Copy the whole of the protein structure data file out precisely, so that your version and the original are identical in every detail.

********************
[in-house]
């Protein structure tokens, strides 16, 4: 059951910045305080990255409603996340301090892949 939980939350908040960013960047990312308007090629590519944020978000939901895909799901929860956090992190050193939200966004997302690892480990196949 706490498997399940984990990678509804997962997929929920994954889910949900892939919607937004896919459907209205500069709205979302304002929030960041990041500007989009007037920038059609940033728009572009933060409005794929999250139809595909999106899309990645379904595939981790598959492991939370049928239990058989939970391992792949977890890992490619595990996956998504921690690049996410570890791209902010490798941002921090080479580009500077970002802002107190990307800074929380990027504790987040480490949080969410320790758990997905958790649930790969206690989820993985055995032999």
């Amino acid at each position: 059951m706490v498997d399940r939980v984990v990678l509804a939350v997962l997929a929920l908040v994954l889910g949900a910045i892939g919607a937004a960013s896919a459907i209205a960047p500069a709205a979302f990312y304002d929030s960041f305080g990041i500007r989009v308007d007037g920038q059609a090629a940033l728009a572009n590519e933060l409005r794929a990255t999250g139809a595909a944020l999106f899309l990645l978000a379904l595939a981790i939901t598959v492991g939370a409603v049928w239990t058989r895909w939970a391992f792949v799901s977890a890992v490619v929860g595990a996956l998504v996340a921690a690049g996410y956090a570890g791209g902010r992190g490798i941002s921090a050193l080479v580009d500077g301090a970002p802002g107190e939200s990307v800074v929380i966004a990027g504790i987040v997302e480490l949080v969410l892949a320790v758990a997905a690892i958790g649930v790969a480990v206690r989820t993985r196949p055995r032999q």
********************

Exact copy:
[in-house]
């Protein structure tokens, strides 16, 4: 059951910045305080990255409603996340301090892949 939980939350908040960013960047990312308007090629590519944020978000939901895909799901929860956090992190050193939200966004997302690892480990196949 706490498997399940984990990678509804997962997929929920994954889910949900892939919607937004896919459907209205500069709205979302304002929030960041990041500007989009007037920038059609940033728009572009933060409005794929999250139809595909999106899309990645379904595939981790598959492991939370049928239990058989939970391992792949977890890992490619595990996956998504921690690049996410570890791209902010490798941002921090080479580009500077970002802002107190990307800074929380990027504790987040480490949080969410320790758990997905958790649930790969206690989820993985055995032999």
């Amino acid at each position: 059951m706490v498997d399940r939980v984990v990678l509804a939350v997962l997929a929920l908040v994954l889910g949900a910045i892939g919607a937004a960013s896919a459907i209205a960047p500069a709205a979302f990312y304002d929030s960041f305080g990041i500007r989009v308007d007037g920038q059609a090629a940033l728009a572009n590519e933060l409005r794929a990255t999250g139809a595909a944020l999106f899309l990645l978000a379904l595939a981790i939901t598959v492991g939370a409603v049928w239990t058989r895909w939970a391992f792949v799901s977890a890992v490619v929860g595990a996956l998504v996340a921690a690049g996410y956090a570890g791209g902010r992190g490798i941002s921090a050193l080479v580009d500077g301090a970002p802002g107190e939200s990307v800074v929380i966004a990027g504790i987040v997302e480490l949080v969410l892949a320790v758990a997905a690892i958790g649930v790969a480990v206690r989820t993985r196949p055995r032999q």